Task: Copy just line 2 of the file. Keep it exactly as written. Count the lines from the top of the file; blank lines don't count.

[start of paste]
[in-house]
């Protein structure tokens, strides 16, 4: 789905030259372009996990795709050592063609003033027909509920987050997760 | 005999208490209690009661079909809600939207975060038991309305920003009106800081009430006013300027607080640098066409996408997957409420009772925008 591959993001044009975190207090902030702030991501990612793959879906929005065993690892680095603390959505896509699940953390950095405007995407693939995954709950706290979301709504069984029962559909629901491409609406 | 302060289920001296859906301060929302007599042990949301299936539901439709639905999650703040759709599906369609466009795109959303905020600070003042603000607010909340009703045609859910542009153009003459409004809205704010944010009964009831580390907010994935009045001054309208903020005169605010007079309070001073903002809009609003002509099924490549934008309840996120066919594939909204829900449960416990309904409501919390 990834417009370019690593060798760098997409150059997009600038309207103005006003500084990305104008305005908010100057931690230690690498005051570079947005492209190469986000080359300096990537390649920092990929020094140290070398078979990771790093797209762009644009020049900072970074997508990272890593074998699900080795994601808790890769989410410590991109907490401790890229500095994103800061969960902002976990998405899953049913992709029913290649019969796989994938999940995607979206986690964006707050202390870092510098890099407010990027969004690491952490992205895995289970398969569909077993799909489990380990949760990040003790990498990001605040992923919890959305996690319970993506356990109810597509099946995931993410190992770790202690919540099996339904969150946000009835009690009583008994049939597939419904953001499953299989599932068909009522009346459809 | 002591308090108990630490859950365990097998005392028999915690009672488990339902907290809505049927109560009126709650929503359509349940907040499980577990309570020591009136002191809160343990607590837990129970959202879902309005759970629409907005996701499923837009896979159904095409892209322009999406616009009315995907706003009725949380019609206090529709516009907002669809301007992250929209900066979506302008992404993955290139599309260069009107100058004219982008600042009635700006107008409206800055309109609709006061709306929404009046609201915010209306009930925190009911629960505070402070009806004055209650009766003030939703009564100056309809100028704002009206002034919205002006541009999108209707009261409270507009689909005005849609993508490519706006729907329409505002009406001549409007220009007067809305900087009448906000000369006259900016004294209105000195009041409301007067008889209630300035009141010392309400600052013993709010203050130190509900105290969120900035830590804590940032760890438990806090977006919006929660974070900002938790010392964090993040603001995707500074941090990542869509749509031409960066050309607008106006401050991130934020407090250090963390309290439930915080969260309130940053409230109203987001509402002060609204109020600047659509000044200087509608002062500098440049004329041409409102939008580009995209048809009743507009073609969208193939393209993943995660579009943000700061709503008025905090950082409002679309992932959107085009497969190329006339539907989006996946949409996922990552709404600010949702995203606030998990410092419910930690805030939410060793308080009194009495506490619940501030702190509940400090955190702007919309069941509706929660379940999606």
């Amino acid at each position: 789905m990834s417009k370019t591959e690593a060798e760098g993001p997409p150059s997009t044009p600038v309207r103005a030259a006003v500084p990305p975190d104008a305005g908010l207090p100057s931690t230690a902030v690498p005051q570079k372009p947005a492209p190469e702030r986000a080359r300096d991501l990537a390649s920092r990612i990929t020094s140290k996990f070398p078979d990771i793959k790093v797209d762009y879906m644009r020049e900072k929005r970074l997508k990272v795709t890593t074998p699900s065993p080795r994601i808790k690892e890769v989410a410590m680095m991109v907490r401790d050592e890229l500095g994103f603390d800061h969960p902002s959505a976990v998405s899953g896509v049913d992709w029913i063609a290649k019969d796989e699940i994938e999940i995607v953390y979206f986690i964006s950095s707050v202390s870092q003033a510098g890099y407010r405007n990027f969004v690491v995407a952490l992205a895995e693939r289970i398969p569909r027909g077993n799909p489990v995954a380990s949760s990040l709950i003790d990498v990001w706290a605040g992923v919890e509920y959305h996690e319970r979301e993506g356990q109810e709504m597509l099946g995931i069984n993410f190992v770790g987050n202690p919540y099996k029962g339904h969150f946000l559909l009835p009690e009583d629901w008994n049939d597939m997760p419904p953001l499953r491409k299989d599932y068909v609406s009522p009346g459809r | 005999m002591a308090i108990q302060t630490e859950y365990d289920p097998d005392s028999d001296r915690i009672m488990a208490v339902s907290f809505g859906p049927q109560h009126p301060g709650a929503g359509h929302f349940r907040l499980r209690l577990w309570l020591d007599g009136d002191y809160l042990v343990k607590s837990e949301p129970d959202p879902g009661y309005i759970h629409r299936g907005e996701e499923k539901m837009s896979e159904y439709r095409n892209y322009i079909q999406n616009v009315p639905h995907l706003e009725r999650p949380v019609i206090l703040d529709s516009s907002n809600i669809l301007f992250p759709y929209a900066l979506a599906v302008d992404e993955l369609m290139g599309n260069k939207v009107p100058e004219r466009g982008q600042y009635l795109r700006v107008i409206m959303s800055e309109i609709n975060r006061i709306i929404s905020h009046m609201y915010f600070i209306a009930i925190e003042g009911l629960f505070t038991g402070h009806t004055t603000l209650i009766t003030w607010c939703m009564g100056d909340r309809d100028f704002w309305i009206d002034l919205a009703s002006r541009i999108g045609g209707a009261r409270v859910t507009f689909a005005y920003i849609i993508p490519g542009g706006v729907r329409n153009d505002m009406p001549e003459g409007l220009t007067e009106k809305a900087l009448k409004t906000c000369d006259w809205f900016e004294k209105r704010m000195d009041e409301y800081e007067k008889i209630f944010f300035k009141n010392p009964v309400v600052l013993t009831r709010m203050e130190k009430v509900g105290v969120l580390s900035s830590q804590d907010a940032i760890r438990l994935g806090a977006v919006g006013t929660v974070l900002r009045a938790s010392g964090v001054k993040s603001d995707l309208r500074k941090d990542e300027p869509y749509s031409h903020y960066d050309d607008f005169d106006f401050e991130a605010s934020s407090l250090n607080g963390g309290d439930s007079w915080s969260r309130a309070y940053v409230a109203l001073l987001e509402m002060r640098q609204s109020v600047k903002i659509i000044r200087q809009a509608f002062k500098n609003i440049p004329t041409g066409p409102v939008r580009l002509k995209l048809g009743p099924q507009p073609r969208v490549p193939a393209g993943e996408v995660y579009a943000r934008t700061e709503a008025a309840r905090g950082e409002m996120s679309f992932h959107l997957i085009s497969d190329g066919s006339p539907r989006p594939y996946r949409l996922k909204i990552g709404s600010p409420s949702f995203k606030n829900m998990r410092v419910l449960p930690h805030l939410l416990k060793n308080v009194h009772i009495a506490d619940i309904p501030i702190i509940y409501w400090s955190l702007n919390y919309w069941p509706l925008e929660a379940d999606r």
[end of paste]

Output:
């Protein structure tokens, strides 16, 4: 789905030259372009996990795709050592063609003033027909509920987050997760 | 005999208490209690009661079909809600939207975060038991309305920003009106800081009430006013300027607080640098066409996408997957409420009772925008 591959993001044009975190207090902030702030991501990612793959879906929005065993690892680095603390959505896509699940953390950095405007995407693939995954709950706290979301709504069984029962559909629901491409609406 | 302060289920001296859906301060929302007599042990949301299936539901439709639905999650703040759709599906369609466009795109959303905020600070003042603000607010909340009703045609859910542009153009003459409004809205704010944010009964009831580390907010994935009045001054309208903020005169605010007079309070001073903002809009609003002509099924490549934008309840996120066919594939909204829900449960416990309904409501919390 990834417009370019690593060798760098997409150059997009600038309207103005006003500084990305104008305005908010100057931690230690690498005051570079947005492209190469986000080359300096990537390649920092990929020094140290070398078979990771790093797209762009644009020049900072970074997508990272890593074998699900080795994601808790890769989410410590991109907490401790890229500095994103800061969960902002976990998405899953049913992709029913290649019969796989994938999940995607979206986690964006707050202390870092510098890099407010990027969004690491952490992205895995289970398969569909077993799909489990380990949760990040003790990498990001605040992923919890959305996690319970993506356990109810597509099946995931993410190992770790202690919540099996339904969150946000009835009690009583008994049939597939419904953001499953299989599932068909009522009346459809 | 002591308090108990630490859950365990097998005392028999915690009672488990339902907290809505049927109560009126709650929503359509349940907040499980577990309570020591009136002191809160343990607590837990129970959202879902309005759970629409907005996701499923837009896979159904095409892209322009999406616009009315995907706003009725949380019609206090529709516009907002669809301007992250929209900066979506302008992404993955290139599309260069009107100058004219982008600042009635700006107008409206800055309109609709006061709306929404009046609201915010209306009930925190009911629960505070402070009806004055209650009766003030939703009564100056309809100028704002009206002034919205002006541009999108209707009261409270507009689909005005849609993508490519706006729907329409505002009406001549409007220009007067809305900087009448906000000369006259900016004294209105000195009041409301007067008889209630300035009141010392309400600052013993709010203050130190509900105290969120900035830590804590940032760890438990806090977006919006929660974070900002938790010392964090993040603001995707500074941090990542869509749509031409960066050309607008106006401050991130934020407090250090963390309290439930915080969260309130940053409230109203987001509402002060609204109020600047659509000044200087509608002062500098440049004329041409409102939008580009995209048809009743507009073609969208193939393209993943995660579009943000700061709503008025905090950082409002679309992932959107085009497969190329006339539907989006996946949409996922990552709404600010949702995203606030998990410092419910930690805030939410060793308080009194009495506490619940501030702190509940400090955190702007919309069941509706929660379940999606």